In times of crisis, the attribution of responsibility is at the core of public debates. Next to the question of blame, collective interpretations of who should impose remedies are contested. In the Eurozone crisis, Germany was an obvious addressee for this attribution of “treatment responsibility.” After years of relative reluctance, Germany had occupied a new role as it strongly pressured for harsh austerity in Greece and other crisis-hit countries. This article explores the public attribution of treatment responsibility among Greek and German actors in the Eurozone crisis debate. Based on a systematic content analysis of German and Greek newspapers as well as Reuters news reports between 2009 to 2016, we find a surprising absence of German actors as attribution addressees in Greece. Despite Germany's dominant role in the Eurozone crisis, Greek actors stress the responsibility of their own government (and that of eu actors) to act upon the crisis. In the German debate, Greek addressees are one category among many in a strongly Europeanized debate.
Jochen Roose is a Researcher in the Department for Electoral and Social Research of the Konrad-Adenauer Foundation. He was granted a doctoral degree and a habiliation at the Freie Universität Berlin. He held professorships at the Freie Universität Berlin, the University of Hamburg, and the University of Wrocław. His research focuses on research methods and political sociology, particularly elections, social movements, and political attitudes concerning a wide array of fields and issues. Publications can be found at www.jochenroose.de.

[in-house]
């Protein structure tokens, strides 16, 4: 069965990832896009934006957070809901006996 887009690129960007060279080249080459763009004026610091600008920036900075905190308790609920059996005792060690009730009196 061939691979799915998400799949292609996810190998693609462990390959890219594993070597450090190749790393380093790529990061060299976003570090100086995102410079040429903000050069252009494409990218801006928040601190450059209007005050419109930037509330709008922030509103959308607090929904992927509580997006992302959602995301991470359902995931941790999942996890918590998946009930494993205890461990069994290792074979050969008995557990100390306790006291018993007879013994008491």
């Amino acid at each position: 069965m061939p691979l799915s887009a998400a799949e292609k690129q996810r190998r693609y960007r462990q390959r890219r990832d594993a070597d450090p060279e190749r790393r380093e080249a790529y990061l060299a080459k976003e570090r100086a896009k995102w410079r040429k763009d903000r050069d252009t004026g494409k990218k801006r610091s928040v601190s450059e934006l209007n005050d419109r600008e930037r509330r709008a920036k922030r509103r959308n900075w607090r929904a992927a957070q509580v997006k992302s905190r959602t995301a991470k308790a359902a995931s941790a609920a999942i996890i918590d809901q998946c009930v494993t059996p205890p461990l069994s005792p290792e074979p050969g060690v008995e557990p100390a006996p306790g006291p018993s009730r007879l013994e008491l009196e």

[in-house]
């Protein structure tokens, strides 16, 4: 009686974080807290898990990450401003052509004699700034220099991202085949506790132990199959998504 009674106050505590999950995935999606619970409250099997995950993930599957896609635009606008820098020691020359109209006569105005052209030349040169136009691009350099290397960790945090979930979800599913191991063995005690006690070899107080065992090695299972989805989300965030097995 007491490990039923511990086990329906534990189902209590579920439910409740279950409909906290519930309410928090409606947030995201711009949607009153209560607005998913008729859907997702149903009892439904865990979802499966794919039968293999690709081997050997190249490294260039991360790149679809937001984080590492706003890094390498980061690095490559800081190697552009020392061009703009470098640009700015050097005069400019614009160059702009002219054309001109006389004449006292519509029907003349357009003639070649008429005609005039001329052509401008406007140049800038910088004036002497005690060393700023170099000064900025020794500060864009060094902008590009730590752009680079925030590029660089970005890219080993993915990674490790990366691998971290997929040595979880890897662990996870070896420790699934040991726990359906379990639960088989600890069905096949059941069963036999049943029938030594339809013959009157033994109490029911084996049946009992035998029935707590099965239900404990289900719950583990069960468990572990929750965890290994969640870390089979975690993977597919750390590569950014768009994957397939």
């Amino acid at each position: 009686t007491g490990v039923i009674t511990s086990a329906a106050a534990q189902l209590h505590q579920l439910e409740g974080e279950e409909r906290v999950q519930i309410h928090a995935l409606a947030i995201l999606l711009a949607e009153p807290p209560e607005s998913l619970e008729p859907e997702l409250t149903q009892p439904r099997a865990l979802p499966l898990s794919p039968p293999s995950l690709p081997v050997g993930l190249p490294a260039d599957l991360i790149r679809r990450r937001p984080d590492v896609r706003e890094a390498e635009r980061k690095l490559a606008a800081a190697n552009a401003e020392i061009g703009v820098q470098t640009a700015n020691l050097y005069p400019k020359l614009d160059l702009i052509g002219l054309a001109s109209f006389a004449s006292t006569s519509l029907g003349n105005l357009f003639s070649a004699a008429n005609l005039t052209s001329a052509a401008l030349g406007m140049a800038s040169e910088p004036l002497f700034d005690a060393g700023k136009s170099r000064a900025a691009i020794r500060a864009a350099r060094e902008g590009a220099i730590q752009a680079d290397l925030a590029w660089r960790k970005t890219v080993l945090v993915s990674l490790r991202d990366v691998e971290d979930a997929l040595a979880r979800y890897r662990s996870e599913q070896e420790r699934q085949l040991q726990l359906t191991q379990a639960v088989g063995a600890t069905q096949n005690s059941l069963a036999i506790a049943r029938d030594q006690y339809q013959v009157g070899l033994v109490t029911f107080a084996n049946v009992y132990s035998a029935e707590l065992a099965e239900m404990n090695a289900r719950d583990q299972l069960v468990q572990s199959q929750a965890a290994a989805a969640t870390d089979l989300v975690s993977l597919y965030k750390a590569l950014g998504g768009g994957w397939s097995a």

Moritz Sommer is a Researcher at the German Center for Integration and Migration Research (DeZIM-Institute) and a Board Member of the Institute for Social Movement Research in Berlin. He is currently finishing his PhD, “Blame Shifting and the Politicization of the Eurozone Crisis in Germany, Greece and Spain,” at the Institute of Sociology at Freie Universität Berlin. His research focuses on social movements and protest as well as on societal polarization in Germany and Europe.
Maria Kousis received her PhD from the University of Michigan in 1984. She is a Professor of Sociology (Development and Environment) and Director of the University of Crete Research Centre for the Humanities, the Social and Education Sciences (ucrc). Her publications consist of 14 edited volumes, books, and special issues, as well as more than 70 articles and book chapters. Her recent research was carried out in the context of the ggcrisi (Greek-German Ministries Cooperation), livewhat (FP7), TransSOL (H2020) and euryka (H2020) projects.